At the time, there were several female competitors in the area that promoters weren’t booking. It only made sense to take advantage of the wealth of talent.
“They had promos and angles just like the guys did. It made sense to me that you could do women’s wrestling that way. Before. it was a special attraction, just one match on the card. So, how can you be involved in the storylines when you just have that one match?”
WWW was one of a select few promotions that were treating female grapplers seriously then.
“Dave Prazak had already started SHIMMER at the time, so basically, he and I were the first two to promote all female shows.”
Meanwhile, NECW just kept chugging along. Over the course of its history, the promotion has seen the genesis of Boston-area natives like John Cena and Sasha Banks as well as developed many of the most well-known talents in the wrestling world. Kofi Kingston, Becky Lynch, Eddie Edwards, Bobby Fish and Finn Balor have all spent time in the NECW ring.
Many of NECW’s impressive strides have to do with the innovative ideas that Goldberg administered as wrestling stepped fully into the information age. On November 17, 2004, Goldberg launched the first pro wrestling television series created and distributed exclusively via the Internet, called NECW TV.
Barely past the turn of the century, the technology of “new”, high-speed connections had made streaming video a realistic possibility. YouTube hadn’t been invented yet, and social media was in still its infancy stage.
In a rather bold move for the time, NECW hosted their own shows… on their own website. Today, the notion is commonplace, but Goldberg says he received a lot of flak in ’04.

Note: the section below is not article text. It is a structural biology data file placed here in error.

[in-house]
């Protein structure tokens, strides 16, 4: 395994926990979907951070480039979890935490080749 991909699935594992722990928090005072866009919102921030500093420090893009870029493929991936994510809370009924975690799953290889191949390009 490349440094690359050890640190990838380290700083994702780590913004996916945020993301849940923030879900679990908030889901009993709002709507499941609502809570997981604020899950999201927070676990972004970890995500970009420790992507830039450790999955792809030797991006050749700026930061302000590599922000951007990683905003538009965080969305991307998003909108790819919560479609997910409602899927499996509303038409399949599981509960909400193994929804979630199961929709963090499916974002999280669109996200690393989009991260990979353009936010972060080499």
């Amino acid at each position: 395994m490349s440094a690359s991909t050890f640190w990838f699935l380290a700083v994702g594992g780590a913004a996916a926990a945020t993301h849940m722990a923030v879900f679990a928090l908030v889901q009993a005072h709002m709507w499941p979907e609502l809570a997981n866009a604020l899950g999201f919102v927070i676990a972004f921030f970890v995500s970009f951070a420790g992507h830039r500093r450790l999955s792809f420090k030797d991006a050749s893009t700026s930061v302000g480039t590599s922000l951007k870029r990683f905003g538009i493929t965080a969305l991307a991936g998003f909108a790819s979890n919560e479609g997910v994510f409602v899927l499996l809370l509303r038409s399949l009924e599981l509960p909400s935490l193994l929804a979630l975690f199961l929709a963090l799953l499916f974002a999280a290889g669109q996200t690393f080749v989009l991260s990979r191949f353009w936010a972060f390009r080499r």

“As we talk right now, it seems silly to think that this was a radical, cutting edge thing” he recalled. “But, in the early 2000’s, the idea of watching wrestling on a computer, it was like: who’s going to do that?
“It’s hard to believe now, but at the time, it just seemed ridiculous.”
NECW has been on a short hiatus recently, as the man behind the company was laid up. Goldberg sustained multiple injuries from an auto accident and started investing his ‘downtime’ in a whole, new project: He began going through the treasure trove of New England Championship Wrestling’s past.
“When you came to NECW in the early years, you never knew who you were going to see,” he remembered. “The company had it’s fans at a time when it was hard to sell people on the concept that it’s professional wrestling… but it’s done with local guys.”
Goldberg says he has culled the archives to find many classic matches that the audience hasn’t seen in a long time. The library at NECW.tv contains 10 episodes plus a bonus episode for fans to catch up on the promotion’s history.
“When you look back — ten twelve, years ago, you realize this company was ahead of its time,” he said. “It was a special time here. I just want give people a window into that.”
New England Championship Wrestling will return soon in 2018, and the plan is to fire off the muskets and strike out to be revolutionaries once again. Goldberg says now that he’s getting close to being healed up, he will search for new ways to entertain fans in the area.
“I want it to continue to be a place where the wrestlers want to work, because they know they will get an opportunity and a stage to perform on. When we get back, we’re looking to do big things right away. And, we are looking for the biggest run we’ve ever had.”
WATCH: NECW LEGENDARY – A YOUTUBE MINI-SERIES FEATURING TOP STARS OF TODAY BEFORE THEY BECAME FAMOUS